Gyllenhaal ought to be relieved that his grueling training regimen for this role is put to good use in three key fight sequences. The story of Billy “The Great” Hope is defined mostly by tragedy and suffering. Big picture: this is essentially the story of every cinematic boxer we’ve watched beat themselves up in an ironic effort to improve their lives out of the ring. Yet there are moments where Fuqua’s emotive direction feels unique, inspired. During a public altercation between the hot-headed Billy and a rival named Miguel “Magic” Escobar (Miguel Gomez) Billy’s wife Maureen (Rachel McAdams) is inadvertently shot and killed, leaving Billy devastated. He quickly spirals out of control, resorting to drugs and alcohol as he simultaneously tries to come to terms with the loss and rectify it by finding the man responsible.

Billy’s inability to cope and his aggressive boxing style don’t remain mutually exclusive for very long. His attacking of a referee results in perhaps the biggest gut-punches, and they come three at a time, in rapid succession: he’s first suspended for a year from boxing. Then goes the beautiful mansion via repossession thanks to the lack of a steady paycheck. Rock bottom is finally struck when he drives his car into a tree, landing him in the hospital and then in court where a judge strips Billy of his custody and sends Leila to a foster home (well, you know . . . for the time being). That third punch is more of a massive blow delivered in slow-mo, as the once-close relationship he shared with his daughter slowly unravels — Leila unable to understand what’s become of her family.

Starting over’s as simple as dropping in on a dilapidated training facility managed by a surly has-been, and asking for help in getting back to the top. Forest Whitaker brings gravitas to the part of ex-pro trainer Tick Wills, who is hesitant to give Billy some . . . you know, hope. Obligingly he offers him a night job cleaning up and maintaining the facility. While there was an opportunity for an upbeat clean-up montage here, unfortunately it was missed; however, we do get the critical training montage, a staple of the genre that dates back to Stallone, wherein Billy finally sees a glimmer of his own last name (does anyone else see the genius in naming the character the way they did?). Crowbarred in after he’s informed by his former fight promoter Jordan Mains (Curtis ’50 Cent’ Jackson) of an opportunity to make some good money in a title fight in Vegas, the scene at least makes good use of Eminem’s ‘Phenomenal.’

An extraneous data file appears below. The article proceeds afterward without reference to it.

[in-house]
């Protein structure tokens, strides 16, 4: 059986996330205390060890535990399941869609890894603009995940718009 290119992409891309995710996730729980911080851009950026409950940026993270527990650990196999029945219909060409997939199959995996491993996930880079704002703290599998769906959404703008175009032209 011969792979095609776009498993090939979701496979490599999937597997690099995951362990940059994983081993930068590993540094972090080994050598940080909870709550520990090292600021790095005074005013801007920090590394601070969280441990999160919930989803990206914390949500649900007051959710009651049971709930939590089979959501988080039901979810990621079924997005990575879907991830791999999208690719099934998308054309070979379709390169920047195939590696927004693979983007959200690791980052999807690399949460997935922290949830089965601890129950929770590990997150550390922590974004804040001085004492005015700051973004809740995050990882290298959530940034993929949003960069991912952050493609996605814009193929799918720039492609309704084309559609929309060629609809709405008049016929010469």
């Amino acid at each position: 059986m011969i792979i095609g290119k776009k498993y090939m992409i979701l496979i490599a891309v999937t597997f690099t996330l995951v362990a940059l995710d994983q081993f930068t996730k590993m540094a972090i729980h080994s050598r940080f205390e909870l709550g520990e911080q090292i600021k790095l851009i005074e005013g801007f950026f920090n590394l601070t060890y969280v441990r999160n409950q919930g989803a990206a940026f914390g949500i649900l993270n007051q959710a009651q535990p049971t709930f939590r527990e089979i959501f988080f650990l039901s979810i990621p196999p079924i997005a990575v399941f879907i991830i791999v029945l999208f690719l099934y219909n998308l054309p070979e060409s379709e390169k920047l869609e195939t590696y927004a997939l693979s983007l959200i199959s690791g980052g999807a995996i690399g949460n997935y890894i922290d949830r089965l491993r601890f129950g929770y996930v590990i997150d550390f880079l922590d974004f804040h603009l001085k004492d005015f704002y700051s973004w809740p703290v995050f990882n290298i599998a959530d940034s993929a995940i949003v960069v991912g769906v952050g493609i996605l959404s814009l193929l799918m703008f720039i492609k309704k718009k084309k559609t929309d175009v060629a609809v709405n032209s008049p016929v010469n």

Southpaw‘s grueling fight sequences go a long way in covering up some of the narrative shortcomings. So does another excellent performance from Gyllenhaal. Unfortunately Kurt Sutter’s script suffers heavier bruising than Billy’s face. From poor character development to cliche-ridden dialogue — those representing the legal system perhaps bearing the brunt (Naomie Harris is simply wasted) — the film won’t do much, if anything at all, for those with concerns of it being ‘just another boxing movie.’ The film title is derived from a specific stance wherein a left-handed boxer leads with his right hand and foot. Opposite the southpaw stance is orthodox, one taken by right-handed fighters. I don’t know whether Fuqua is right or left-handed, but I do know his film prefers the orthodox, fighting (suffering?) through flurries of jabs and the occasional hard left-hook. If it weren’t for such enduring work from its cast the film’s all too conservative strategy probably wouldn’t last beyond the second round.

Recommendation: Emotionally resonant tale just manages to overcome its undeveloped and overly familiar story thanks to knock-out performances from Gyllenhaal, Laurence and Whitaker. As a fan of boxing movies, I have seen better but this is by no means, and despite the sheer amount of cliches, a bad movie. It’s just not exactly the title fight we’re expecting to see with a name as large as Gyllenhaal apparently replacing Eminem in the lead. If you’re not expecting much out of the film other than some good fighting scenes, then Southpaw will surely deliver. 

Rated: R

Running Time: 124 mins.

Quoted: “Don’t let him take this from you. Don’t let him get into your head. You got one shot. Go southpaw. Go southpaw on his ass. You got to go out there and you . . . beat his ass!”